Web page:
I attahed what I was able to do. The font changed since I did not have the one from your artwork.
try bumping your cutline out from the design by 2 tenths of an inch. The crinkling can be caused by the media being cut while it is not fully cured and it wanting to "pull" in. Also if that is not the cause, slow down the print head speed by either changing the print head to uni directional and or slowing the speed to 400. Let me know if this works.
The solutions clear was printed with the Solutions Clear profile, which is uni-directional, and I believe 400mm/sec. The 400mm/sec is grayed out, so I think that is the speed it was printing at. I was printing first and then cutting, and the crinkling occurs just as fast as it's printed, so it's definitely not a problem with the location of the cutline because it hadn't been cut yet.
That's about the same as I came up with, but my method took way more steps. I guess I was trying to be more precise, but it wouldn't really make a difference with a white shirt, and I didn't end up any more precise anyway!
I'm a bit surprised that you wouldn't weed out any of the interior part of the logo. I did a shirt with a similar large round logo on the back with Express print, and I won't even wear it because it's so uncomfortable to me. These shirts are for a high school biking club, so I know that they're already going to be hot riding around, and don't want to add to it with a big solid vinyl on the back.
Gene have you tried cutting first then going back and printing?? Seems to me I think I've heard that before and I think I have even tried it. I have had problems with the solutions clear myself and at some point need to spend some time figuring out what I'm doing wrong. My problem is that for something like this I'd use the DTG printer, so I don't have the same incentive to figure it out, but I must say the colors are definitely more vibrant with the clear so maybe I need to look at it again. Some where in the back of my mind I'm thinking I was told it was a profile issue.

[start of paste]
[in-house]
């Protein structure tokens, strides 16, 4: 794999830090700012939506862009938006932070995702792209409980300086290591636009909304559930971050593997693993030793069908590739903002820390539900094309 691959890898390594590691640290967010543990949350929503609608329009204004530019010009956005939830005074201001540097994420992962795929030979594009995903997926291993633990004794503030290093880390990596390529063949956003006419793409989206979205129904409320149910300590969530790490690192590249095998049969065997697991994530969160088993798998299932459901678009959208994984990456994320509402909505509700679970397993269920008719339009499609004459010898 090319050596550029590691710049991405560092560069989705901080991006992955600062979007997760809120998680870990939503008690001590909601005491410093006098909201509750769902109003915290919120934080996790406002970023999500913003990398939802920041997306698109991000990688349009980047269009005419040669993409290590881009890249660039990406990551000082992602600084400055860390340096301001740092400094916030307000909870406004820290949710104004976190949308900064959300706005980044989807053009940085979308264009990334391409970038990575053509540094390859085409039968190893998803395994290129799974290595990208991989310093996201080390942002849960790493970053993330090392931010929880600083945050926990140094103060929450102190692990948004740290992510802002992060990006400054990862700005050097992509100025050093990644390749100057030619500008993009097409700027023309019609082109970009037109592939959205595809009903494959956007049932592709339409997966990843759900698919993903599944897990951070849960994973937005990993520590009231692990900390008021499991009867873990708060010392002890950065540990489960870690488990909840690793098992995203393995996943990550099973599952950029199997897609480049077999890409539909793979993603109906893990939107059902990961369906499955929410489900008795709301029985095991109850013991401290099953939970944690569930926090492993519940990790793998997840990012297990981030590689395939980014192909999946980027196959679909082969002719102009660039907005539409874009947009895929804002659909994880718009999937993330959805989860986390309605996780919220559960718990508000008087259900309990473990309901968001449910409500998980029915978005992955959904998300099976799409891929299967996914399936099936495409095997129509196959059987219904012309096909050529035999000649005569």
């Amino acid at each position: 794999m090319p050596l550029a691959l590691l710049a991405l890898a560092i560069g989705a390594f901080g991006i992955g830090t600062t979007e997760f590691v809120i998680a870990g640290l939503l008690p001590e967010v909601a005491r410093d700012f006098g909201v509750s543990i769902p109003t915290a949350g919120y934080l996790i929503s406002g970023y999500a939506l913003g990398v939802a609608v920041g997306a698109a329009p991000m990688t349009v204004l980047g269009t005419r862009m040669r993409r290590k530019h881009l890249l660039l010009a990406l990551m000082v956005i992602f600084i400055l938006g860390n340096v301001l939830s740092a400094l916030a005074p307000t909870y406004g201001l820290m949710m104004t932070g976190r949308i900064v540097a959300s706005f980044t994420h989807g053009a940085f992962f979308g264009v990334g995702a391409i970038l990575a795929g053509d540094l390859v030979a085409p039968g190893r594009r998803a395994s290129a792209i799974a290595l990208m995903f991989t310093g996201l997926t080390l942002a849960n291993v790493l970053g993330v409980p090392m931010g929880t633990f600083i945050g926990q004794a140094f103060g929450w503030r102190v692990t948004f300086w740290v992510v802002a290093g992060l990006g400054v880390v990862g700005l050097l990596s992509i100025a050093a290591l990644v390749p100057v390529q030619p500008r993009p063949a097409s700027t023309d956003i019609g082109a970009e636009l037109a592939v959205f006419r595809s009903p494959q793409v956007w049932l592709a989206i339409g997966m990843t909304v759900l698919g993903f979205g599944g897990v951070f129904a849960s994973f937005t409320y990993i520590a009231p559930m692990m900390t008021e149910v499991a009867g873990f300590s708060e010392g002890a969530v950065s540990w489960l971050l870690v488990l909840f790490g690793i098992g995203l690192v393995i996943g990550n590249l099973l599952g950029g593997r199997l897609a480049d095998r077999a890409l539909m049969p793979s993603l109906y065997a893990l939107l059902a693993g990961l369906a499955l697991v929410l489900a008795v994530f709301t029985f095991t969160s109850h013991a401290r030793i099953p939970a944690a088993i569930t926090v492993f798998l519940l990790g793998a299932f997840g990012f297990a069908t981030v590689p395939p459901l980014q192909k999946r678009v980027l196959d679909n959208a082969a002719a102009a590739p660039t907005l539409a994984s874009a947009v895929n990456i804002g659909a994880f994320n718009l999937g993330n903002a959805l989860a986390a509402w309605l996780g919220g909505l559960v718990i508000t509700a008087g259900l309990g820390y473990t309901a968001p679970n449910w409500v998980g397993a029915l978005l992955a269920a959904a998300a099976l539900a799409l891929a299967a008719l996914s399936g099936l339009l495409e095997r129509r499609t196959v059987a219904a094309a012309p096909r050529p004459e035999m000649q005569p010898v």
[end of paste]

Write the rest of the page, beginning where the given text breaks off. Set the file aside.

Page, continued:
I do usually cut first and then print, but this isn't an issue with that. When I try to print first, it crinkles before I ever get to the cutting part.
My original thinking was in line with yours though...I was going to have my friend DTG print these for me. Unfortunately his house was foreclosed and he packed up the equipment a week before I got the order. Small problem for me, much bigger for him.
Ok, I'm confused though why are you trying to print first? And that is terrible for your friend, kinda puts things in perspective!!!
I remembered that I always had problems with Solutions Clear (it's been a long time since I tried to use it). I was going to print, and then let it dry before cutting. I figured that would be the best bet. It only crinkles on certain colors...the vibrant green is the only area that had a problem, which isn't by the cutlines anyway. I think I remember red being a problem in the past. I'm tempted to just throw the roll away, but I know it wasn't cheap.
I believe I was told by a wise man that for solutions clear and opaque you should should cut first, return to origin and then print. But if it's only crinkling on certain areas that is weird. I do also remember that certain colors have more issues because I believe of the amount of ink put down, but yikes I can't remember anymore. Geese I think it's a profile issue, something is too hot, or something like that. What printer do you have. I know for the newer VS's like mine there have been some profile issues, but I haven't been paying attention lately to see if there had been any updates.
I have never used Solutions Clear, why did it crinkle up?